Sharing your life with a pup definitely has its perks, including emotional support, a loyal friend, or even a hunting companion on your next trip. For whatever reason, though, you might not have a dog, and that’s okay. Even though not having a furry companion has its downsides, you can still make things work in your favor. If you’re scratching your head on how you can hunt alone without a four-legged friend, our air gun professionals at Palm Beach Airguns show you how to hunt rabbits without dogs.
Snipe at First Light
At dawn, use binoculars or scope from the Athlon Optics line to spot and stalk rabbits. Along with having a scope handy, gather patches of freshly burned wood to create food plots in the area. Rabbits need the best forage like saplings and twigs in areas with fertile soil and green growth at the first hour of daylight, so when they emerge to feed off the pile you’ve create, you’re sure to take home a good hunting harvest!
Fix the Edges After Sunup
At daybreak, as the sun makes its way across the sky, rabbits tend to find cover. Make sure to have your air gun with you as you stomp on each pile to double-check for hiding rabbits, then fix and rearrange the edges of the piles you’ve created early that morning. The rabbits will hide under the hedgerow brush and bramble, so this is the perfect method to use when you hunt rabbits without dogs.
Move to Higher Ground
As the morning drags on, find dense cover such as areas along creeks and swamps, where rabbits retreat to in the middle of the day. Rabbits hide in brambles and thickets that flourish along waterways in the ample sunlight since it provides a close cover to drink water. Harvesting game in this area can be tricky; however, rabbits scurrying out from these hiding spots are cornered by the water and are not as likely to escape. If you’re hunting in a group, have your friends post upstream and downstream in the thickest cover along the creek, increasing your chances of capturing your prey.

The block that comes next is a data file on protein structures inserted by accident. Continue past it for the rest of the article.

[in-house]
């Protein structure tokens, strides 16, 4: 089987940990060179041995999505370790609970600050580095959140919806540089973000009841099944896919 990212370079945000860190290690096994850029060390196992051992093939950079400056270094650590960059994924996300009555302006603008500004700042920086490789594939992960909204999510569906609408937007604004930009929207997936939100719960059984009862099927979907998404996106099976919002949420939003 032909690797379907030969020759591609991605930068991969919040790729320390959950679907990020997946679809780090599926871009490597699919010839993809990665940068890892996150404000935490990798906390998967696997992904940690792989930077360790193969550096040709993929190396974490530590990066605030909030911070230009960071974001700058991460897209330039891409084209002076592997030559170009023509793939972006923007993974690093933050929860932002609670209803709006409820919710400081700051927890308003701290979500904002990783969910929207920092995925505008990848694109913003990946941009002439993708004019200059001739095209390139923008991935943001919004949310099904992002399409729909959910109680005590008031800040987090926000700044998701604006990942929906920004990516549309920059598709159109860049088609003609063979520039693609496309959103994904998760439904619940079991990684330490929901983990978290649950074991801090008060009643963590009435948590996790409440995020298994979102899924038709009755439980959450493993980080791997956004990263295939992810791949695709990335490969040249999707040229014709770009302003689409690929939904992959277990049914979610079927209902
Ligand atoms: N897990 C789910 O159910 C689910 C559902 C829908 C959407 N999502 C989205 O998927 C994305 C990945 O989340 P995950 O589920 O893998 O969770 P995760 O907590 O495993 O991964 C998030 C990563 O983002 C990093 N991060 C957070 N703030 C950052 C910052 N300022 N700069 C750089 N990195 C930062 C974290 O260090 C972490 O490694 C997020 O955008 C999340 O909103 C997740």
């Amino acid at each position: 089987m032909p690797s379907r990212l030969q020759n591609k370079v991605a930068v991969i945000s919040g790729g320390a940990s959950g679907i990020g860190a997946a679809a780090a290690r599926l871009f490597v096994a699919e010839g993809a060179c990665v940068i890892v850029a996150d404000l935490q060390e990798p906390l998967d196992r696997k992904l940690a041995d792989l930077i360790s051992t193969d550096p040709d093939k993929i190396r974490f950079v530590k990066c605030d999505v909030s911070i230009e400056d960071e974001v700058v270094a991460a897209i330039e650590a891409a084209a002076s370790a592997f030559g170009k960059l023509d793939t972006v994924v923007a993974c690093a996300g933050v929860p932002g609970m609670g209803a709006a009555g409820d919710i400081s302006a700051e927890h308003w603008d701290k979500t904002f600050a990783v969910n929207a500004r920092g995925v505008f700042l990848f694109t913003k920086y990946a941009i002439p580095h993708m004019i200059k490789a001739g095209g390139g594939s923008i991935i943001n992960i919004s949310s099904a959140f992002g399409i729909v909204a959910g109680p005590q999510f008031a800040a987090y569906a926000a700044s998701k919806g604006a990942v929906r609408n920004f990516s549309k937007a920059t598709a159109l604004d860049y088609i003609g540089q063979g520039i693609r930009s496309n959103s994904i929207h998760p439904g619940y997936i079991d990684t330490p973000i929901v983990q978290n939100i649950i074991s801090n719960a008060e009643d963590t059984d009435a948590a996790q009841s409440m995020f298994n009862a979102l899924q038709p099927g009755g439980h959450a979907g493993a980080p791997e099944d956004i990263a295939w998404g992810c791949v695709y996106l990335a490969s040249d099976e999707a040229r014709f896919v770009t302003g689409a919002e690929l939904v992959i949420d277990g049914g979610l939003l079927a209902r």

Rabbit Hunting Safety Tips
When channeling your inner Elmer Fudd, you still need to keep your safety in mind. Though it is fun, hunting rabbits without dogs can pose a safety risk if you don’t take the proper precautions. If you’re hunting in a group, remember to wear a bright orange hat or vest so that everyone can easily spot each other when hiding in thick covers. Also, make sure that you are heard by either whistling, engaging in conversation, and when you surprise a rabbit, yell out loud.